Access keys | Skip to primary navigation | Skip to secondary navigation | Skip to content | Skip to footer |
Problems viewing this site

Academic Views

November 2009

Linking language teaching with new technology

Dr Simone Smala from the University of Queensland's School of Education examines how bilingual immersion programs can help students and teachers engage with information and communication technology (ICT).

Dr Simone Smala’s research has found links between bilingual immersion programs and the use of information and communication technology by teachers and students.

Dr Simone Smala's research has found links between bilingual immersion programs and the use of information and communication technology by teachers and students.

I recently completed a research project that focused on the literacy practices of high school students in second language immersion programs.

Second language or bilingual immersion programs are offered in several state and non-state schools and there is a growing interest to develop similar programs in other schools.

The dual focus of bilingual immersion programs on key learning area content and language education has many advantages, particularly in regards to the language and literacy development of students.

At a time when literacy means mastery of an extended repertoire of practices across different media, it is crucial to identify practices that can help students acquire these skills.

Preliminary findings indicate that second language immersion programs help to develop students' literacy across a range of multi-literacies, in particular digital, as well as incorporate an awareness of diversity and a changing world.

Exchange program

I found that Australian immersion students are using their second language skills to engage with new technologies while developing their communication skills across cultures and borders.

For example, in one German immersion school, the students have found ways to use new technologies to establish relationships with their exchange partners in Germany.

The German exchange students invited their Australian counterparts to join a social networking site which is administered by and only open to students by invitation.

This once exclusively German site is now being used by Australian students and is helping to develop their German language and digital literacies skills.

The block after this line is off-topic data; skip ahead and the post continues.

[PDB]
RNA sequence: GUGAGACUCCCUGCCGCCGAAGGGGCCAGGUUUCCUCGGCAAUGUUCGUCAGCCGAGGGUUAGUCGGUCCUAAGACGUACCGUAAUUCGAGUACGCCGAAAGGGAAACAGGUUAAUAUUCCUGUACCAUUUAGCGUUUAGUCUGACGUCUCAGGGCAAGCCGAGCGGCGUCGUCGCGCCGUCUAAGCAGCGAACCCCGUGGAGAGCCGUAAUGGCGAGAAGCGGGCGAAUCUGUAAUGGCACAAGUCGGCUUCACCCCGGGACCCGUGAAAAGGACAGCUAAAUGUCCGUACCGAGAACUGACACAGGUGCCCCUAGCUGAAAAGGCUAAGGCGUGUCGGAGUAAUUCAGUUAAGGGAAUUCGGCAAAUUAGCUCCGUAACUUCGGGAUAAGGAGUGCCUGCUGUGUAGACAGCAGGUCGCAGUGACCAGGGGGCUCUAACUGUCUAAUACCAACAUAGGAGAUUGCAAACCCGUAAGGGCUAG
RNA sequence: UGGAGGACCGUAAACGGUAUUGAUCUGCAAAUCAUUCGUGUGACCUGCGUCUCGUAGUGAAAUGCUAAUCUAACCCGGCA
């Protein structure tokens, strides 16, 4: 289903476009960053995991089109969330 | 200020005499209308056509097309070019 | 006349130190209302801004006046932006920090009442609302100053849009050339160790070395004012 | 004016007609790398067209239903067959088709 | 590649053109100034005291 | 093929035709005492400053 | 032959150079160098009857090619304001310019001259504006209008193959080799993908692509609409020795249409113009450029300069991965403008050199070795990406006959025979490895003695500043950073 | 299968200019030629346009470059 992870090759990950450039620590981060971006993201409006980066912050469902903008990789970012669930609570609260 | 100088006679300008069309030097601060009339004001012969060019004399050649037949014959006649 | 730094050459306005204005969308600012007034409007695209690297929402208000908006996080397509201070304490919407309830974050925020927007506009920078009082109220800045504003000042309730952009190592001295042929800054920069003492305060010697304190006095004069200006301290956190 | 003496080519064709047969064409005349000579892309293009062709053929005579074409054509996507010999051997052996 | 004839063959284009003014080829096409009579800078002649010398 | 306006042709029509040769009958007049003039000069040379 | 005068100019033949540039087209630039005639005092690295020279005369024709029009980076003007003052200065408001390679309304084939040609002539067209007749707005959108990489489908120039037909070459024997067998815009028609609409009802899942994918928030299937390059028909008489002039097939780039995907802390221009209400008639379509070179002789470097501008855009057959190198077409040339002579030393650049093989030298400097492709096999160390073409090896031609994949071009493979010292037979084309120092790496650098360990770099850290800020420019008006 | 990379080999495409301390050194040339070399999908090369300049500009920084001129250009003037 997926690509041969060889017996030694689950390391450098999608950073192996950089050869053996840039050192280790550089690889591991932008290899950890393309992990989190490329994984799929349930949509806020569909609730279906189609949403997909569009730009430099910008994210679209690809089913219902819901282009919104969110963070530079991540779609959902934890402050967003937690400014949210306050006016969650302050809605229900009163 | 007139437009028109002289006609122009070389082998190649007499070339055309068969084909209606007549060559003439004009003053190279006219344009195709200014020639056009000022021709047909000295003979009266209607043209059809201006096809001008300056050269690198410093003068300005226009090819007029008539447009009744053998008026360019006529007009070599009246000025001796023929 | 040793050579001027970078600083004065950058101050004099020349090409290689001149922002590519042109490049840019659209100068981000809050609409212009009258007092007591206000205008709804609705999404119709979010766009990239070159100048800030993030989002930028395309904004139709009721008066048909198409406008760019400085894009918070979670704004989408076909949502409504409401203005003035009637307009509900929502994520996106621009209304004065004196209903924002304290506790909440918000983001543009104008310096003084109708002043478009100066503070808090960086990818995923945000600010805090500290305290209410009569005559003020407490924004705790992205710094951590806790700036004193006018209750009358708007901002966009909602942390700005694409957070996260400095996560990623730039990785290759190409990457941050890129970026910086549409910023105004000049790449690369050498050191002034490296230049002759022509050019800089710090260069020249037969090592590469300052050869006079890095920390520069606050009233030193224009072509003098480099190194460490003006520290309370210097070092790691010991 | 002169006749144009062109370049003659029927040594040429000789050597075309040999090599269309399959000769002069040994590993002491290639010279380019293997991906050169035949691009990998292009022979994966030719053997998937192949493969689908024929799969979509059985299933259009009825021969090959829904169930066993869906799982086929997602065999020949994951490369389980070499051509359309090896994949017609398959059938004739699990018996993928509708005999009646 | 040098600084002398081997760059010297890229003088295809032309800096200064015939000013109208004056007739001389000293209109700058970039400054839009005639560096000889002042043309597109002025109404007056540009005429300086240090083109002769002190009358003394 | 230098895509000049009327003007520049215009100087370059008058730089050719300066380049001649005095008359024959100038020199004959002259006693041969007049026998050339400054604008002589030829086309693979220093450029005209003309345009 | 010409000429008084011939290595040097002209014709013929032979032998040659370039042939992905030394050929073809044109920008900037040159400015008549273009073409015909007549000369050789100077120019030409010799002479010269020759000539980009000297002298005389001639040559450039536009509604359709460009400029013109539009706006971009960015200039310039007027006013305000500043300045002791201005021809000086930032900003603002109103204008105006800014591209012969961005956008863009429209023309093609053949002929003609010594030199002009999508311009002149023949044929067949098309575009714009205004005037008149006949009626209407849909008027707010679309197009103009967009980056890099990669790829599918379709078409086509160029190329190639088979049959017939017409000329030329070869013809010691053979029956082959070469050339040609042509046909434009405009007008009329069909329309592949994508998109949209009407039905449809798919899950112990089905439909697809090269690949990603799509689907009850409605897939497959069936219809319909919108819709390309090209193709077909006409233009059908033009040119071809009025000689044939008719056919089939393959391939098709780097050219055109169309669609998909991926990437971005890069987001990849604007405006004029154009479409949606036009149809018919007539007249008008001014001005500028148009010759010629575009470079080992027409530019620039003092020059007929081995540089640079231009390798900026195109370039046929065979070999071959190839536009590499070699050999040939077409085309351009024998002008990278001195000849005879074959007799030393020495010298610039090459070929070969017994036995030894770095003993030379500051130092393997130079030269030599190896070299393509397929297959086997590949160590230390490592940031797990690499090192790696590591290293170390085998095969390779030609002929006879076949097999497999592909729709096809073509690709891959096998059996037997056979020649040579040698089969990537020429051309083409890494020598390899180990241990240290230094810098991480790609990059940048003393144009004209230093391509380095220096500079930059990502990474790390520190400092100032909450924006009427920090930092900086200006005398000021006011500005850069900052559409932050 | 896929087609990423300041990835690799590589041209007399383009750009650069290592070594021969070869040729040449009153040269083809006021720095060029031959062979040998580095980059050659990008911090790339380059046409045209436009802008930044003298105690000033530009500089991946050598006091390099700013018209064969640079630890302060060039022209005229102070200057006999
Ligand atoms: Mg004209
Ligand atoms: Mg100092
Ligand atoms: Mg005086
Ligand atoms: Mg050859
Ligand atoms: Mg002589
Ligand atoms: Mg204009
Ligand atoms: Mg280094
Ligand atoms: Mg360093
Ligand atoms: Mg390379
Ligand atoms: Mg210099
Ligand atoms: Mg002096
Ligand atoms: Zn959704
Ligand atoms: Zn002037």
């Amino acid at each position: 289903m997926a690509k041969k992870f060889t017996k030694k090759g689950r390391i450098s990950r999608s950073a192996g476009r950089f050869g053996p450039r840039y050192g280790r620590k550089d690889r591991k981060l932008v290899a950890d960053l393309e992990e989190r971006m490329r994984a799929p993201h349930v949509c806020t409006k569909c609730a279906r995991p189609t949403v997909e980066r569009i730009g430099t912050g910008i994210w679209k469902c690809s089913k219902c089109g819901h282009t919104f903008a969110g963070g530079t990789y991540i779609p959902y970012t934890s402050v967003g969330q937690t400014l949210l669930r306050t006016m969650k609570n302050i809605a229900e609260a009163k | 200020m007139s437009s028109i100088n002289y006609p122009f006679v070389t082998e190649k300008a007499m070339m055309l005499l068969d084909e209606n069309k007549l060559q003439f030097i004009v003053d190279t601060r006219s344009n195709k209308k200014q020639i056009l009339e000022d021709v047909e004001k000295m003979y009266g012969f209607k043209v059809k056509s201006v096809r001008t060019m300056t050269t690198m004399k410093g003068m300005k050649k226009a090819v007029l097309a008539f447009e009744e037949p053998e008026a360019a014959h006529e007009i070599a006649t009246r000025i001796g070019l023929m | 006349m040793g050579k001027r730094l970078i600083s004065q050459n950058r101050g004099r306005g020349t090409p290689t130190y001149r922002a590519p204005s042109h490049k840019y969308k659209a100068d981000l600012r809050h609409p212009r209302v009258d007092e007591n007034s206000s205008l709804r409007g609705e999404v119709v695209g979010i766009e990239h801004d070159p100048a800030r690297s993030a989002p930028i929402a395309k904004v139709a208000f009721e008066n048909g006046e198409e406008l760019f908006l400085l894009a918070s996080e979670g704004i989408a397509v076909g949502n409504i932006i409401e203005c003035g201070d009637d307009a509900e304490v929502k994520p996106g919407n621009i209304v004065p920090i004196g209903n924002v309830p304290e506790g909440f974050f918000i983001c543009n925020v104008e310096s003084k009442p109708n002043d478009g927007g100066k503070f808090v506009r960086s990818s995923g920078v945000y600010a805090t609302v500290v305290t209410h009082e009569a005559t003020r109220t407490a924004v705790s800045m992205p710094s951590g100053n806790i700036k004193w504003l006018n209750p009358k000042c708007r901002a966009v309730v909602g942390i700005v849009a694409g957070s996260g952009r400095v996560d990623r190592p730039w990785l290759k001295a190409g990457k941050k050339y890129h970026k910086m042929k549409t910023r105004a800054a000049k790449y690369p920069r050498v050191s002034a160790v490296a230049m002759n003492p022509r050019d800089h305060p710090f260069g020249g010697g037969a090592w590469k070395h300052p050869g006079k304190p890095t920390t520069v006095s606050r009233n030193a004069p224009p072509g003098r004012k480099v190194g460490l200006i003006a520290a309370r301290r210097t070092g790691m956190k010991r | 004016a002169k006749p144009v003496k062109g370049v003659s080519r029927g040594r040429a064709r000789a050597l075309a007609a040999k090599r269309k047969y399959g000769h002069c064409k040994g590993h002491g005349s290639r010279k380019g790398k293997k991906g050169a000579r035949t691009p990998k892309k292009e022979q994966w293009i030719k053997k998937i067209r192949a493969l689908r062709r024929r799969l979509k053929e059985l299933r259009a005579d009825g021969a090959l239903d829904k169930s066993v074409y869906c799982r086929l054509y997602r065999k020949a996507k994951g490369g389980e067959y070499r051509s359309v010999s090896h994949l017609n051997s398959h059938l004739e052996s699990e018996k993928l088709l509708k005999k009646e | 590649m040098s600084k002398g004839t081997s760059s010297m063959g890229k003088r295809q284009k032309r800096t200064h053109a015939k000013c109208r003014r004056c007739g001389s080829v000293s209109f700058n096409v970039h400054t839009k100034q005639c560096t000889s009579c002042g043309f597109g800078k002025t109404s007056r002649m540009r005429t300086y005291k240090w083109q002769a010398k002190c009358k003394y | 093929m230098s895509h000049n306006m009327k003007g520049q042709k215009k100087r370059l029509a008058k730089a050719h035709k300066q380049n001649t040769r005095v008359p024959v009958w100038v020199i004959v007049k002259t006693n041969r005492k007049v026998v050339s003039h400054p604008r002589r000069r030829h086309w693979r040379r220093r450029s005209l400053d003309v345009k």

Engaging with new technology

The opportunities and challenges of studying mathematics, science and other core subjects in a second language seems to require an extended use of different media.

In second language immersion programs, the physical distance to the language's country of origin and the lack of suitable curriculum materials has prompted teachers and students to explore electronic resources.

Teachers engage extensively with new media including interactive whiteboards and specialist internet sites and software. Their enthusiasm for these new technologies can be traced back to the practical need for such skills and applications in the bilingual classroom.

All students need to engage with new technologies, diversity and change as part of their advanced mastery of literacy practices. Teaching and learning now involves many forms of digital technology and the exposure to a greater variety of cultural readings than ever before.

Cultural diversity

The nature of immersion programs, namely the exploration of a second language and culture through in-depth studies also engages with cultural diversity in a unique way.

My research therefore aims to link theories of literacy as a social and cultural practice in an increasingly digitalised media world with practices found in language immersion programs.

My overall aim is to establish which of those practices could inform teaching and learning strategies in mainstream classes faced with the same need to engage with diversity, change and multi-literacies.

Email Dr Simone Smala for more information on her research